Curcumin aggravates CNS pathology in experimental systemic lupus erythematosus.
Foxley S., Zamora M., Hack B., Alexander RR., Roman B., Quigg RJ., Alexander JJ.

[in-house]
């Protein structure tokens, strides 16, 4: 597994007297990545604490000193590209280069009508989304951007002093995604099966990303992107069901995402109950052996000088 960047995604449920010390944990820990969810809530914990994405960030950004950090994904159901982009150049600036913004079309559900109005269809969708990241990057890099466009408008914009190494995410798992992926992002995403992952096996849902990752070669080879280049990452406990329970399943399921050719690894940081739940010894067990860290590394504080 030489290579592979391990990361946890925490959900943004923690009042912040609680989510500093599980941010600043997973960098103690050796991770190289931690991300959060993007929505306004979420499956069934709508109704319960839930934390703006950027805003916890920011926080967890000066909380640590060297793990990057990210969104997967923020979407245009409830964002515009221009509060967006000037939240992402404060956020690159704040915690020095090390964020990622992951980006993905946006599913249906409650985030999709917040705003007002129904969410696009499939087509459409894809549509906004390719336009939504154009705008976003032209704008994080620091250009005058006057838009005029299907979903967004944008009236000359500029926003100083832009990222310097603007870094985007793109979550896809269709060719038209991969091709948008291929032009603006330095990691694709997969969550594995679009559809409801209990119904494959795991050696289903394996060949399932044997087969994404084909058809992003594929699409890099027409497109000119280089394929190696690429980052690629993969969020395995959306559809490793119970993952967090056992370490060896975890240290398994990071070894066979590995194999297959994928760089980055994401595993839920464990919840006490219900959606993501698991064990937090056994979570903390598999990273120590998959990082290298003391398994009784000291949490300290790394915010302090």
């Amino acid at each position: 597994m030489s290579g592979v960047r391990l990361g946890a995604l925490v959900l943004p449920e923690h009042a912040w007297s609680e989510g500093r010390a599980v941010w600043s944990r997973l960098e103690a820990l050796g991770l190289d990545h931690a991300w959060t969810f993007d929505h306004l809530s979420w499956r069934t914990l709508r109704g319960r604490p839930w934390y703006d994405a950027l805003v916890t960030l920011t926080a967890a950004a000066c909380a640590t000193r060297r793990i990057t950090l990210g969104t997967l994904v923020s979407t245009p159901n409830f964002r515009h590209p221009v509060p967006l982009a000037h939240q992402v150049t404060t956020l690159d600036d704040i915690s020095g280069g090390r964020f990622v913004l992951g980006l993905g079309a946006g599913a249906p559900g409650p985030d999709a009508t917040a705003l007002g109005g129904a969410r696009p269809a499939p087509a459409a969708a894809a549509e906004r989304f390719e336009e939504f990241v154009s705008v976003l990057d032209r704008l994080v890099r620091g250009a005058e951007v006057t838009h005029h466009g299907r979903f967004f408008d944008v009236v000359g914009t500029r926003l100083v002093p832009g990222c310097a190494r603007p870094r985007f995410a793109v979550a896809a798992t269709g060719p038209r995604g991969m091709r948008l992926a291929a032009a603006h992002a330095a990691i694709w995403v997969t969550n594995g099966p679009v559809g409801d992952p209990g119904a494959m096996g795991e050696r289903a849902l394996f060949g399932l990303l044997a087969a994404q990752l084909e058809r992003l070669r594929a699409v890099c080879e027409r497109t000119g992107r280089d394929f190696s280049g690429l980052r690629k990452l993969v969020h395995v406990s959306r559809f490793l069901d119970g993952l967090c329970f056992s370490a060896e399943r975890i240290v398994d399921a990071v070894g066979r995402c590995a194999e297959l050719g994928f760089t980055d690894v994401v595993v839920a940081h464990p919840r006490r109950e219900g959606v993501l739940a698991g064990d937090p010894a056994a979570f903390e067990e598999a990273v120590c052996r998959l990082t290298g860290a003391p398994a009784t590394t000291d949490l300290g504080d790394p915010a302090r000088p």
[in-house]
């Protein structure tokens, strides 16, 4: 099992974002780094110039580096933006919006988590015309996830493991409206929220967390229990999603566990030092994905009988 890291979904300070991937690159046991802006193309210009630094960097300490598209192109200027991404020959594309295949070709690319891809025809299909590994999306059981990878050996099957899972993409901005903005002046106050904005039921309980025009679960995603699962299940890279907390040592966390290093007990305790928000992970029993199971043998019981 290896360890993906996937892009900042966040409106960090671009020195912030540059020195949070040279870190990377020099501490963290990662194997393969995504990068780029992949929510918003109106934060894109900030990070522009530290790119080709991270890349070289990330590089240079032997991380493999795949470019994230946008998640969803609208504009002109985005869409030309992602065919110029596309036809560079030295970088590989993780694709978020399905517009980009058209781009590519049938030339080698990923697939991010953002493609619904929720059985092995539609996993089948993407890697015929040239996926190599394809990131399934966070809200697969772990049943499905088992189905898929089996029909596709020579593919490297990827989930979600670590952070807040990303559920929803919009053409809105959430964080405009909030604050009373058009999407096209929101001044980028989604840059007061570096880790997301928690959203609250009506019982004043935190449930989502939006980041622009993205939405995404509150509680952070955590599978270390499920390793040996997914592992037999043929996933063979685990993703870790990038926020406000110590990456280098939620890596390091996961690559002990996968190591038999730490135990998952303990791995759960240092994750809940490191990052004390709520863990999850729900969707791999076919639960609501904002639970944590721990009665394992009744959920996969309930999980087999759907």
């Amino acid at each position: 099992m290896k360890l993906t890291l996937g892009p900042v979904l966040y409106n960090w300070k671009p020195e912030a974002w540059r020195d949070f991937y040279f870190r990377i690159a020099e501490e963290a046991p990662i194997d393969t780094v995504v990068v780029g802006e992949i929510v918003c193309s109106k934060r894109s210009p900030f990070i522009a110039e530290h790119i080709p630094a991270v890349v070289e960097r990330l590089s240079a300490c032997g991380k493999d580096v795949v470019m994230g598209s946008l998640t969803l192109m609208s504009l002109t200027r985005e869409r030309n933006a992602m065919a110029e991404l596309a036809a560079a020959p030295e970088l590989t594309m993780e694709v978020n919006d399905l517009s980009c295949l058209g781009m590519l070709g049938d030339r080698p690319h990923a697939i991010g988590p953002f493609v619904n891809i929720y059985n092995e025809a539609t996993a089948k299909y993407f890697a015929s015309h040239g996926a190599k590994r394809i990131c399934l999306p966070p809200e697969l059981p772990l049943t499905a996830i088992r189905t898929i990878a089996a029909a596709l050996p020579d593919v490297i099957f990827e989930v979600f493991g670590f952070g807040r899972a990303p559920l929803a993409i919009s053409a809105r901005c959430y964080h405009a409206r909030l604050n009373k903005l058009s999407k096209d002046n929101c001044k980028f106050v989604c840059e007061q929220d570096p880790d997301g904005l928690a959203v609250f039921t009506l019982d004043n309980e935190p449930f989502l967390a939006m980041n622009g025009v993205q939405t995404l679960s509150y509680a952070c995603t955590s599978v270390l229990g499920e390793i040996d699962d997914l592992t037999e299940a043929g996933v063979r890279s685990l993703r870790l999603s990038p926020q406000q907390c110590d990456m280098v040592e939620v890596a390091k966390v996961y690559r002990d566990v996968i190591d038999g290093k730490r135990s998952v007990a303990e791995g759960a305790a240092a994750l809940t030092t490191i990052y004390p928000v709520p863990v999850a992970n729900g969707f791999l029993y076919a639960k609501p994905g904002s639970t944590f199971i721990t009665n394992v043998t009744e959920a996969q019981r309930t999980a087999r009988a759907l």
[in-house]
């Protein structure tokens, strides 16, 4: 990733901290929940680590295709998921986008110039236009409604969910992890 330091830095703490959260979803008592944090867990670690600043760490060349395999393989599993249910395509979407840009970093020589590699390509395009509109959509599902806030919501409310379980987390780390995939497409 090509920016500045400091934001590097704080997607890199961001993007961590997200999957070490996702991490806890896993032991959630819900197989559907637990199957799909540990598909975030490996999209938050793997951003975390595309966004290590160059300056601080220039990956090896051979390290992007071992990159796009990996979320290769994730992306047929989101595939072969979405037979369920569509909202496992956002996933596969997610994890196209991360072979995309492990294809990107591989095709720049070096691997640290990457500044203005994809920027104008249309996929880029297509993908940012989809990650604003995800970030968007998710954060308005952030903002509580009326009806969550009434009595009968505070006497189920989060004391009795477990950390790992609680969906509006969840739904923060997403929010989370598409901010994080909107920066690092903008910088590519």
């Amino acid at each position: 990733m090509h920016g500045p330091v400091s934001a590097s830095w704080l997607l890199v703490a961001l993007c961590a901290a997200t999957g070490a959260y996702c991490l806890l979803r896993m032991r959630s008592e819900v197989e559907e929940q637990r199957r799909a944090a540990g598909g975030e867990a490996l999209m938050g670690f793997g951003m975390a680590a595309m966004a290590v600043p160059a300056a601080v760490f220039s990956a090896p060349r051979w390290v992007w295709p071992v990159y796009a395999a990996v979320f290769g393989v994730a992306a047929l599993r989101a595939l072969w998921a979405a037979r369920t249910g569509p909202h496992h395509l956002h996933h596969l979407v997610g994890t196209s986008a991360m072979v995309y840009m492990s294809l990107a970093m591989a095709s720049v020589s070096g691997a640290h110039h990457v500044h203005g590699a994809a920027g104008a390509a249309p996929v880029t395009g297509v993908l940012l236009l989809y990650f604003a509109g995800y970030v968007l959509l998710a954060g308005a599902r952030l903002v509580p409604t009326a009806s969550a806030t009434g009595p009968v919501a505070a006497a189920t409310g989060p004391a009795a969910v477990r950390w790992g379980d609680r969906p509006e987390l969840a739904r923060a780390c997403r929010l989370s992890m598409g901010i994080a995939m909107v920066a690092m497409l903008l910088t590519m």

Complement activation and inflammation are key disease features of systemic lupus erythematosus. Curcumin is an anti-inflammatory agent that inhibits the complement cascade. Therefore, we hypothesized that curcumin will be protective in CNS lupus. To assess the effect of curcumin on CNS-lupus, MRL/lpr mice were used. Brain MRI showed that curcumin (30mg/kg body wt. i.p. from 12-20 weeks) worsened regional brain atrophy. The volumes of the lateral and third ventricles are significantly increased (150%-213% and 107%-140%, without and with treatment respectively compared to MRL+/+ controls). The hippocampus was reduced further (83%-81%) by curcumin treatment. In line with increased brain atrophy, there were edematous cells (41% increase in cell size in MRL/lpr compared to MRL+/+ mice. The cell size was further increased by 28% when treated with curcumin; p<0.02) in the cortex. In line with increased atrophy and edema, there was a significant increase (p<0.02) in the mRNA and protein expression of the water channel protein, aquaporin 4 in these mice. The increase in the matrix proteins, glial fibrillary acidic protein and vimentin in lupus mice in the hippocampus was prevented by curcumin. Curcumin increased IgG deposits and decreased C3 deposits in brain with a corresponding increase in immune complexes and decrease in C3 concentration (by 60% in MRL/lpr mice Vs. MRL+/+ mice and a further 26% decrease when treated with curcumin) in circulation. Decrease in C3 could alter the transport of immune complexes leading to an increase in IgG deposits which could induce inflammatory pathways thereby leading to worsening of the disease. The neurological outcome as measured by maze performance indicates that the curcumin treated mice performed poorly compared to the untreated counterparts. Our results for the first time provide evidence that at the dose used in this study, curcumin aggravates some CNS disease manifestations in experimental lupus brain. Therefore, until a safe dose range is established by additional studies, and the validity of the findings is determined in human patients, caution may be warranted in the use of curcumin, even as adjuvant therapy for CNS lupus.